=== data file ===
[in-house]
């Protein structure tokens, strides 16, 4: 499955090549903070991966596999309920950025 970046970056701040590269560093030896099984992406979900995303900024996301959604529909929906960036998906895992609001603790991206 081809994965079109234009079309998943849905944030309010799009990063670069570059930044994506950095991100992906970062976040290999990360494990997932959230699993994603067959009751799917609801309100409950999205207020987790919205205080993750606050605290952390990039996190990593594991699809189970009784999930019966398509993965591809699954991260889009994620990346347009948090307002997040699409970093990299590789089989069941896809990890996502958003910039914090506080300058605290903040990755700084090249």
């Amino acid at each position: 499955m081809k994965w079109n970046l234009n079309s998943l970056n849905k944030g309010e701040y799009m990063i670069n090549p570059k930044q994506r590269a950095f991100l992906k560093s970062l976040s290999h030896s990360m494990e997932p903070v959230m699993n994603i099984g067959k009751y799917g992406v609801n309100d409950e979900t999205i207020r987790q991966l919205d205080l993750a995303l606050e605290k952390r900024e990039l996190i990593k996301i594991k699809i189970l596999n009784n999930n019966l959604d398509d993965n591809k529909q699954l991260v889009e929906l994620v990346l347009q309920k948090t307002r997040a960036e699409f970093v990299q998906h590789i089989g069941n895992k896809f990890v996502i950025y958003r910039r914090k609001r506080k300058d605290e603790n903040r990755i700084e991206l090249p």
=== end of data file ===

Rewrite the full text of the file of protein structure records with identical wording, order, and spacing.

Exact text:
[in-house]
């Protein structure tokens, strides 16, 4: 499955090549903070991966596999309920950025 970046970056701040590269560093030896099984992406979900995303900024996301959604529909929906960036998906895992609001603790991206 081809994965079109234009079309998943849905944030309010799009990063670069570059930044994506950095991100992906970062976040290999990360494990997932959230699993994603067959009751799917609801309100409950999205207020987790919205205080993750606050605290952390990039996190990593594991699809189970009784999930019966398509993965591809699954991260889009994620990346347009948090307002997040699409970093990299590789089989069941896809990890996502958003910039914090506080300058605290903040990755700084090249």
């Amino acid at each position: 499955m081809k994965w079109n970046l234009n079309s998943l970056n849905k944030g309010e701040y799009m990063i670069n090549p570059k930044q994506r590269a950095f991100l992906k560093s970062l976040s290999h030896s990360m494990e997932p903070v959230m699993n994603i099984g067959k009751y799917g992406v609801n309100d409950e979900t999205i207020r987790q991966l919205d205080l993750a995303l606050e605290k952390r900024e990039l996190i990593k996301i594991k699809i189970l596999n009784n999930n019966l959604d398509d993965n591809k529909q699954l991260v889009e929906l994620v990346l347009q309920k948090t307002r997040a960036e699409f970093v990299q998906h590789i089989g069941n895992k896809f990890v996502i950025y958003r910039r914090k609001r506080k300058d605290e603790n903040r990755i700084e991206l090249p």